By David N. Leff
Politicians, among others, are fond of pontificating, "If it ain't broke, don't fix it!"
Gene therapist Bruce Sullenger practices the corollary preachment: "If it is broke, fix it!"
What he and his colleagues at Duke University, in Durham, N.C., have fixed are mutated red blood cells isolated from individuals with sickle-cell disease (SCD). They repaired a genetic defect in the beta-globin gene that expresses the distorted hemoglobin that causes SCD.
Their kit of tools consisted of ribozymes — catalytic RNA molecules found in nature. These act like enzymes in correcting nucleic-acid sequence errors, by splicing RNA or inhibiting gene expression.
The sickle-cell gene's mistake consists of a mutational switch between two bases, A and T (adenine and thymine) in the beta-globin gene's sixth codon.
Individuals who inherit this mutation from both parents go through life harboring long, large molecules of sickle hemoglobin deforming their erythrocytes. The sickle cells, rigid and wickedly curved rather than supple and smoothly elliptical, wreak havoc among the blood capillaries they try to enter.
Painful crises, chronic anemia and permanent tissue damage mark the lifelong, incurable course of SCD sufferers. (See BioWorld Today, Oct. 31, 1997, p. 1.)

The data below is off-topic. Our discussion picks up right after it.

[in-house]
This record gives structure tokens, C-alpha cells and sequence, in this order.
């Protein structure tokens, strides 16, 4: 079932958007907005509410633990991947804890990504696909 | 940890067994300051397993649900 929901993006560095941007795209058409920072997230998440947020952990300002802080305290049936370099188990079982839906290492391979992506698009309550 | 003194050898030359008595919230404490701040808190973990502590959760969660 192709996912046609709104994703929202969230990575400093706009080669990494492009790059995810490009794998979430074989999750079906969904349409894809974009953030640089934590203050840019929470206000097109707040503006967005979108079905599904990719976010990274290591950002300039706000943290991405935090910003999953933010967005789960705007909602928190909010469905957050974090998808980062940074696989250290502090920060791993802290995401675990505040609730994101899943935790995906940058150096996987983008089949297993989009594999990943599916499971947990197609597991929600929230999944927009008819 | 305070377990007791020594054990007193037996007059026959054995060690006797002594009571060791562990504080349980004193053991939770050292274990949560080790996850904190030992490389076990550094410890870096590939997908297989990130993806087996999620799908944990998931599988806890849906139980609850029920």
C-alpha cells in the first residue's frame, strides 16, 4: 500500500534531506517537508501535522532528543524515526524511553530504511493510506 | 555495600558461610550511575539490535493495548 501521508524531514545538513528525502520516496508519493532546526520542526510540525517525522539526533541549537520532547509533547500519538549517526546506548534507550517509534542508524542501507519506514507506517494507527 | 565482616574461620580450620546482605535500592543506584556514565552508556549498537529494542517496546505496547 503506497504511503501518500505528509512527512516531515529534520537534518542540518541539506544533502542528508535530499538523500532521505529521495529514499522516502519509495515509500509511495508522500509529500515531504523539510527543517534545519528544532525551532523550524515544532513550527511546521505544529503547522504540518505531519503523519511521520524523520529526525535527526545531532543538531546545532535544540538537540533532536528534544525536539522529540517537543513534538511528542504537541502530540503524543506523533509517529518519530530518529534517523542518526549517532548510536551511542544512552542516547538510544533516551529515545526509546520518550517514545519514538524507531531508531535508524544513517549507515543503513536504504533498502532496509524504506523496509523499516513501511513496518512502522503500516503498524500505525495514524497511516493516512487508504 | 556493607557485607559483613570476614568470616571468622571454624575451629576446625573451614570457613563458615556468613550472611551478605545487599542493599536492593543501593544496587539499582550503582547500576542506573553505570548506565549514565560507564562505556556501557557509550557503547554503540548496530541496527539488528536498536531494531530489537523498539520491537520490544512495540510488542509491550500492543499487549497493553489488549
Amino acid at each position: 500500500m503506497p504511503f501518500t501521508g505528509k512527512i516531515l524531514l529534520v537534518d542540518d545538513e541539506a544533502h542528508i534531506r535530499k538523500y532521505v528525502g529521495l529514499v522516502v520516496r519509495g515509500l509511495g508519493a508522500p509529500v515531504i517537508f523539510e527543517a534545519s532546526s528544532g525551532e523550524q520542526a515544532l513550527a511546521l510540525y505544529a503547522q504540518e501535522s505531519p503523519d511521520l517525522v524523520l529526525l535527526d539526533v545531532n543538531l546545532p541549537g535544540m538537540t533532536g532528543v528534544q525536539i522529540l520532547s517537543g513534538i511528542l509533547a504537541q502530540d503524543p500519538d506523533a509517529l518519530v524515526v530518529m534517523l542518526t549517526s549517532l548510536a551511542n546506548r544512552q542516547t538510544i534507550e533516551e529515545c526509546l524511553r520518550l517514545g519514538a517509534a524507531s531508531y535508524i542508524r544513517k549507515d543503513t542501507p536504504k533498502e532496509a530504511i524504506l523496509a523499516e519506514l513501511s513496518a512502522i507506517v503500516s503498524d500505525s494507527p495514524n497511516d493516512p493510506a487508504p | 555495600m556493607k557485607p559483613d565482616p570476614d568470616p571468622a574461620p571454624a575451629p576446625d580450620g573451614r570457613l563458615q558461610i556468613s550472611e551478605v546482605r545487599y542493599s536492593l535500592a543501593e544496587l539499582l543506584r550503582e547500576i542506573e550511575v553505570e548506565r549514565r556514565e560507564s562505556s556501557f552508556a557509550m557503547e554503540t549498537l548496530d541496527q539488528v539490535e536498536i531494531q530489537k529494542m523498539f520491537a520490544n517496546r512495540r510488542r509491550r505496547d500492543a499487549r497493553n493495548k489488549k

What the Duke group did to rescue these warped genes is summed up in the title of their paper in the issue of Science, dated June 5, 1998, and titled, "Ribozyme-mediated repair of sickle ß globin messenger RNAs in erythrocyte precursors."
In short, Sullenger and his co-authors deployed ribozymes in vitro to splice the mutant beta-globin RNA transcripts. These then converted the sickle beta-globin gene to express the anti-sickling protein, gamma-globin.
The Duke team is now moving from in vitro to in vivo, with ongoing experiments to demonstrate the ability of their ribozymes to fix mutant beta-globin RNA in a suitable animal model.
At the University of Colorado, in Boulder, Nobelist Thomas Cech, co-discoverer of ribozymes, acclaimed the Duke feat as "impressive progress towards a new kind of therapy for sickle cell anemia. Instead of treating the symptoms," Cech observed, "Sullenger and co-workers have devised a way to attack the cause of the disease."
The university has granted a worldwide exclusive license on the SCD approach to Boulder-based Ribozyme Pharmaceuticals Inc. That company's president and CEO, Ralph Christoffersen, observed: "This adaptation allows for the possibility of repairing defective RNA molecules, and we look forward to many new therapeutic applications in this area." *